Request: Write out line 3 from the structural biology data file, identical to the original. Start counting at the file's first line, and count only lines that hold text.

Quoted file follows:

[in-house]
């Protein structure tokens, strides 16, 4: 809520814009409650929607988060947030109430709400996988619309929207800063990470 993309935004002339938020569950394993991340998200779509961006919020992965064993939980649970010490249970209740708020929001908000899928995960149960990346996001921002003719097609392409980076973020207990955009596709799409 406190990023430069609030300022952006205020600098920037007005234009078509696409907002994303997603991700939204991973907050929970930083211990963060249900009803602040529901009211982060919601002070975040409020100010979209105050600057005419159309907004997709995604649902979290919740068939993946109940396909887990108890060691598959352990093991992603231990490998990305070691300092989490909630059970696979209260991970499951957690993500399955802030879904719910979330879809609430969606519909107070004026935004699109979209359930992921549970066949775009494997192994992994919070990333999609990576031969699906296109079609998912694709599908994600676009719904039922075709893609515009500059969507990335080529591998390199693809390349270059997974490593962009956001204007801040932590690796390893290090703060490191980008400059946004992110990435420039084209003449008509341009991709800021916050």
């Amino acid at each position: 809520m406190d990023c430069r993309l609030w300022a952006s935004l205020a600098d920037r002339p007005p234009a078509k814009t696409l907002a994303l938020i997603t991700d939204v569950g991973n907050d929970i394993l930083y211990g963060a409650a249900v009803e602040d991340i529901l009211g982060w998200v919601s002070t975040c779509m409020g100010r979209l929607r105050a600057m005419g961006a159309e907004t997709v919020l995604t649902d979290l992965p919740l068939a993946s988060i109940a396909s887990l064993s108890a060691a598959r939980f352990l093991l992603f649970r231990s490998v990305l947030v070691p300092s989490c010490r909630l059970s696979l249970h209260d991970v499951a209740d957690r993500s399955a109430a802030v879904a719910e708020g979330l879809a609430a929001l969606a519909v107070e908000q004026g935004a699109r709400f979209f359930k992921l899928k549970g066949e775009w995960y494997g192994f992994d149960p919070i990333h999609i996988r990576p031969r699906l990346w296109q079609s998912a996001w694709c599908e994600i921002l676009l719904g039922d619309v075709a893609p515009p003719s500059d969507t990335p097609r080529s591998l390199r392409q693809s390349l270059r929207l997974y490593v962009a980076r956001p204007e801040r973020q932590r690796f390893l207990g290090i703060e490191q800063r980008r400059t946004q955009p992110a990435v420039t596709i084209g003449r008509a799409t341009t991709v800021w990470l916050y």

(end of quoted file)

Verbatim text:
């Amino acid at each position: 809520m406190d990023c430069r993309l609030w300022a952006s935004l205020a600098d920037r002339p007005p234009a078509k814009t696409l907002a994303l938020i997603t991700d939204v569950g991973n907050d929970i394993l930083y211990g963060a409650a249900v009803e602040d991340i529901l009211g982060w998200v919601s002070t975040c779509m409020g100010r979209l929607r105050a600057m005419g961006a159309e907004t997709v919020l995604t649902d979290l992965p919740l068939a993946s988060i109940a396909s887990l064993s108890a060691a598959r939980f352990l093991l992603f649970r231990s490998v990305l947030v070691p300092s989490c010490r909630l059970s696979l249970h209260d991970v499951a209740d957690r993500s399955a109430a802030v879904a719910e708020g979330l879809a609430a929001l969606a519909v107070e908000q004026g935004a699109r709400f979209f359930k992921l899928k549970g066949e775009w995960y494997g192994f992994d149960p919070i990333h999609i996988r990576p031969r699906l990346w296109q079609s998912a996001w694709c599908e994600i921002l676009l719904g039922d619309v075709a893609p515009p003719s500059d969507t990335p097609r080529s591998l390199r392409q693809s390349l270059r929207l997974y490593v962009a980076r956001p204007e801040r973020q932590r690796f390893l207990g290090i703060e490191q800063r980008r400059t946004q955009p992110a990435v420039t596709i084209g003449r008509a799409t341009t991709v800021w990470l916050y």